Tag Archives: movies to watch when you are alone

5 for Friday: 5 Movies I Watched Last Week

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Usually, when my husband goes out of town I post about all the fun food I cooked that he can’t normally eat. (I did that here, here, here and here.)

Instead, this week I’m posting about 5 movies that I watched during the eight days my husband was on vacay. Normally, my husband is the one who is in search of the movies for us to watch, whether it be at home or in the theater. I just like not having to think. But in my library account a couple of weeks ago, I found a “list” I created some time ago. It was probably collected from movies recommended on a blog.

And it’s not that my husband wouldn’t watch any of these movies. In fact, I think he would have liked almost all of them. It’s just sometimes the timing has to be right. Some of these movies I checked out on DVD from my local library, one or two I found on Netflix, and I believe one I found on Amazon Prime for free.

These are most likely movies the mainstream has not seen! If you click on the title, you can get a description and sometimes a trailer of each movie at imdb.com.

In no particular order, here they are:

Hector and the Search for Happiness
2014

This movie almost has it all. A feel-good movie at it’s best, it has love, humor and even adventure. Highly recommended.

~

The Grocer’s Son (Le fils de l’épicier) 
2007

I love foreign films, but especially French ones so I can brush up a bit. This one is quintessentially French, not in the upbeat, romanticized way that Amélie feels to the outsider (although I adore that movie!); but in a more rugged, real sort of way. In any case, I enjoyed it. So should anyone who has a family member who is an outcast or feels like an outsider. Recommended.

~

Madame Bovary
2014

This is probably the 6th version of this story ever filmed. This adaptation of Gustave Flaubert’s novel is entirely in English. It made me realize that I had never read the book or saw any of the prior films. How can this be? It was time. It’s a classic tragedy that, although set in the 1800s, stands the test of time. Recommended.

~

Being There
1979

I have no idea where I found this film and what inspired me to put it on a wish list! I was a child when this film with adult themes debuted, so there was probably no other way I would have ever watched it. Oh how movies have changed in the past 30-40 years! I felt it a bit slow-moving; but that can just be what I’m used to these days. Interestingly Peter Sellers, who played the main character, was nominated for an Oscar in this role and won a Golden Globe for it as well. He died about six months later.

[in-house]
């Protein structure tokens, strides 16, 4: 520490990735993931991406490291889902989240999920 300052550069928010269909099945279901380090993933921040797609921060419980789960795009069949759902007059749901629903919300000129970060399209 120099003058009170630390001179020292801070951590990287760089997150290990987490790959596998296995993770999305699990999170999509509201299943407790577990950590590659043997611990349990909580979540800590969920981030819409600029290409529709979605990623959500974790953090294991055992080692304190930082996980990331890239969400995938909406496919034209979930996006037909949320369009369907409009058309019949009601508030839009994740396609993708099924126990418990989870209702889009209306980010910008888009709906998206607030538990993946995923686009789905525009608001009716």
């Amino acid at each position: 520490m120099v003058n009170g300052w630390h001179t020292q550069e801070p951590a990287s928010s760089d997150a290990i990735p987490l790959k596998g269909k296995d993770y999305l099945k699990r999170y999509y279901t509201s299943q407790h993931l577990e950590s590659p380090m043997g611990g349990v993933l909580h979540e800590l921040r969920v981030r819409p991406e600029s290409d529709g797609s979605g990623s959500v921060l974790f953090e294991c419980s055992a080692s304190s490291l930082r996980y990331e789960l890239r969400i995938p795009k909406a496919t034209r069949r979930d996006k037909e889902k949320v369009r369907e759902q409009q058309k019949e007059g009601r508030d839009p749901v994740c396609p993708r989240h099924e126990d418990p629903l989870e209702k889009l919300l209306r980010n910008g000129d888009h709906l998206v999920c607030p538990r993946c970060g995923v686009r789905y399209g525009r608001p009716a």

I did like the movie, but I didn’t quite understand the ending. (I also didn’t like the title. Just a simple The Gardener would have sufficed.) The screenplay was adapted from the book, by the author, so it prompted me to look it up. It was on my list of “short” books (under 200 pages) and on my (literal) TBR shelf. It ended up being the next book I read. (More on that in a book post!)

And although the protagonist is not autistic, because of the movie Rain Man, I pictured Dustin Hoffman playing this role within the first ten minutes of viewing this movie. Interestingly, he narrates the audiobook version!

~

The Hedgehog (Le hérisson)
2009

When I first slipped this French movie into the DVD player, I forgot to adjust to English subtitles. Then I realized, I was understanding nearly every word the girl was reciting! (As long as they speak clearly enough, I usually can get the general gist in most movies, but often put on subtitles when Rob is around or for extra help.)

Then I realized that I had seen this movie before! I don’t know when or where, but I had a vague recollection of the characters.

I didn’t remember everything; however and actually gasped?! shrieked?! out loud during the main turning point in the movie. It was an excellent rewatch. And while the thought of an 11-year-old planning a suicide attempt sounds dark, it’s not as depressing as that. It turns into a feel-good movie of sorts, highlighting many aspects of the human condition, in the most French way possible. Highly recommended

~

I guess I was in the need for a few feel-good movies this week!

What kind of movies do you like to watch when you are alone?
What are your favorite feel-good movies?
I’d love to add them to my future watch list!

Cheers~
Carrie

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